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Title of Question:

Window Putty


Name: tony  City:

Question: the putty around my windows has gone hard like concrete & in some places has fallen out.some of it comes off easily.i have used a scraper & a chisel on the hardend putty, but cracked the pane trying to remove the concrete like putty.is there a way of rejovenating the hard putty to make it easier to remove?


Name: Deck1ng | Date: June 12, 2004, 11:30
Answer: None, putty is a mix of chalk and linseed oil, once the oil has evaporated that's your lot. Care must now be taken in the removal and you are using the tools that I would use, but try to be more carefull. I use putty mixed with fine powder filler (Polyfilla) makes it just that bit drier to use and sets hard quicker. Applying paint before putty is dry and the paint will go wrinkley. Watch out for glazing sprigs (flat, topless nails) holding the glass in place and dont forget to re-use them when you install the new pane.


Name: Bob De brey | Date: July 5, 2004, 15:03
Answer: Right on! I am restoring the paint and putty in the wood window frames of my 75 year old house. I have broken 3 for 3 so far. So I am going to try my router......very carefully in a free-hand mode, to see if that works better. There MUST be a better material than the old fashioned putty. I see that Dap has a new calk-like material in a tube. I will try it too. Seems like a silicone window and door calk should work too. It may be a problem removing the next time though. More later.


Name: Blake Crothers | Date: July 15, 2004, 17:52
Answer: I am having the same problems as Bob, I have an 95 year old house and we are repainting, I tried the Speedheater infra red heat system and it takes the putty off but I've cracked the glass scrapping, I also bought that Dap stuff too, let me know how you make out.


Name: pddawg | Date: July 22, 2004, 23:49
Answer: I've heard about using mineral spirits to soften the putty, but don't know how to applyor other techniques. Will try tomorrow and report successes and failures.


Name: DBradbury | Date: August 7, 2004, 16:56
Answer: Seem a few trade people do this: o Scrape out only the falling-out putty ---- ie, if you can easily remove it, replace it o Refill in with fresh putty o Otherwise just use sealant on older putty ---- force to remove WILL break the pane Had a window where a rose-bush had pulled the paint/putty away on the bottom. Sure enough it had created a 3" vertical-slot-channel for rot to set in. New window only ��25 so did it. The joiner matched both the inside & outside dimensions of the window, I got the old glass out but only after trashing the old frame. It took about 1hr, no joke, with a tiny screw driver to lever the putty out via the wood. If you go in via the glass you will crack it. Some was soft, still "linseed grainy", some was quite literally like concrete and took a slow scraping with a screwdriver to abrade. That was 55yr old putty, and some was stuck to the glass like glass-superglue, some was inseparable from the wood - particularly around knot-like areas. Very often the glass is worth more than the old frame (espec if rotted or hinges are old-style, seized, dropped or it is a leaded-glass pane). I re-used the pane just to see if I could, so a relative didn't have a board in it as it's a weekend. By the time you've bought a good overpaintable woodprimer, decent 2 part epoxy filler, and styrene wood hardener, you have probably paid for a new window frame :-)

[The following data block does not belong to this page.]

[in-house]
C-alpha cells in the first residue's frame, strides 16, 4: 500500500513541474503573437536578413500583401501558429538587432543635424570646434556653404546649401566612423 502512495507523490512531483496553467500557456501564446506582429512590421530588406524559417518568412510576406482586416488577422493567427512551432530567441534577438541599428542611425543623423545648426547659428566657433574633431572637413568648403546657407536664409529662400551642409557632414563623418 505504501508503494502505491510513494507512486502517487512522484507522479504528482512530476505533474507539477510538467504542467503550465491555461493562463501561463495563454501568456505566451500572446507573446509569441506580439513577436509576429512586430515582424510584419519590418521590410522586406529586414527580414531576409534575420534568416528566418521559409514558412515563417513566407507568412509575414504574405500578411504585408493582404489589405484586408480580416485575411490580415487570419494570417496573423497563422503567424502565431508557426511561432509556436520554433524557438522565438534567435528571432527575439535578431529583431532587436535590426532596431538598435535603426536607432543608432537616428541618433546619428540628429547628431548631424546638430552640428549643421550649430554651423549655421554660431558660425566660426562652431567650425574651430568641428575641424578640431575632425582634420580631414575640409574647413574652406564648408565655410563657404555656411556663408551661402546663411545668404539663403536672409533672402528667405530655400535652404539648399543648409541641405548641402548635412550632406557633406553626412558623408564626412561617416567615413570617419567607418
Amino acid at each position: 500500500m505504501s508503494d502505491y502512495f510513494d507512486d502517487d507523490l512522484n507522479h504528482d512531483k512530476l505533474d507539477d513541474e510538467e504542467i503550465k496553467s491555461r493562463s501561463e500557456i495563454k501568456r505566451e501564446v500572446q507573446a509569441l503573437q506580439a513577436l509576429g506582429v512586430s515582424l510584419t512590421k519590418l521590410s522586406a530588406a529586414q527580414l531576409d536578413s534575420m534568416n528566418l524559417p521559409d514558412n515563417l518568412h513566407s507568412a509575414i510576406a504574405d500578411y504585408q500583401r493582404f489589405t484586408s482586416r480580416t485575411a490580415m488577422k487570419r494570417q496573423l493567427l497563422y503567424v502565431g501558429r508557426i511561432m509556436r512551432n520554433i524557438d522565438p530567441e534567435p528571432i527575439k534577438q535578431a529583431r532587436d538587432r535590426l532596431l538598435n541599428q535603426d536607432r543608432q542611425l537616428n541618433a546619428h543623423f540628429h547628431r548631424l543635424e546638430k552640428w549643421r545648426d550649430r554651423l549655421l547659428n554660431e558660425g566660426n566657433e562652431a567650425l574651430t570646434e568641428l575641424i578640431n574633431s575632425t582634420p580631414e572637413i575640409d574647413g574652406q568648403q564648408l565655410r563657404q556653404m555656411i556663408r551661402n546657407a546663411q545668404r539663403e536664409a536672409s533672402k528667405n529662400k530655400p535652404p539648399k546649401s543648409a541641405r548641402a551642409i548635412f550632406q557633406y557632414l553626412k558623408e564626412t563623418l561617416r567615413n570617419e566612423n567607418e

Name: Allan | Date: August 8, 2004, 19:03
Answer: Try Menco's Putty Chaser ... $20. Attaches to 2000-3000 rpm drill. Has guides and cushioning to save pane.


Name: matt | Date: August 18, 2004, 15:17
Answer: I've removed the putty from my windows and used a heat gun to soften the putty. Still need to be careful but that has worked the best for me. I was successful removing the putty on four panes without breaking but then broke a pane putting in an extra push point. Now I need to find out the best way to put the new putty on. Any tips?


Name: Paul Marshall | Date: September 24, 2004, 9:50
Answer: I use a heat gun, works fine. Never had any problems. Paul Marshall http://www.thishandman.com


Name: Gene | Date: October 24, 2004, 20:50
Answer: Is there any tape that can be used instead of putty, can be painted and will last for 15 years.


Name: Jay | Date: January 3, 2005, 6:48
Answer: Use a heat gun but watch so you don't get the glass to hot you can get a scrap of tin to keep near the glass as you're doing this


Name: petrina | Date: September 7, 2005, 18:12
Answer: i have put the polyfilla putty on a interior mirror with a wooden frame. it has been 4 days and still is soft how long till it will go hard so i can rehang the mirror and paint over the putty?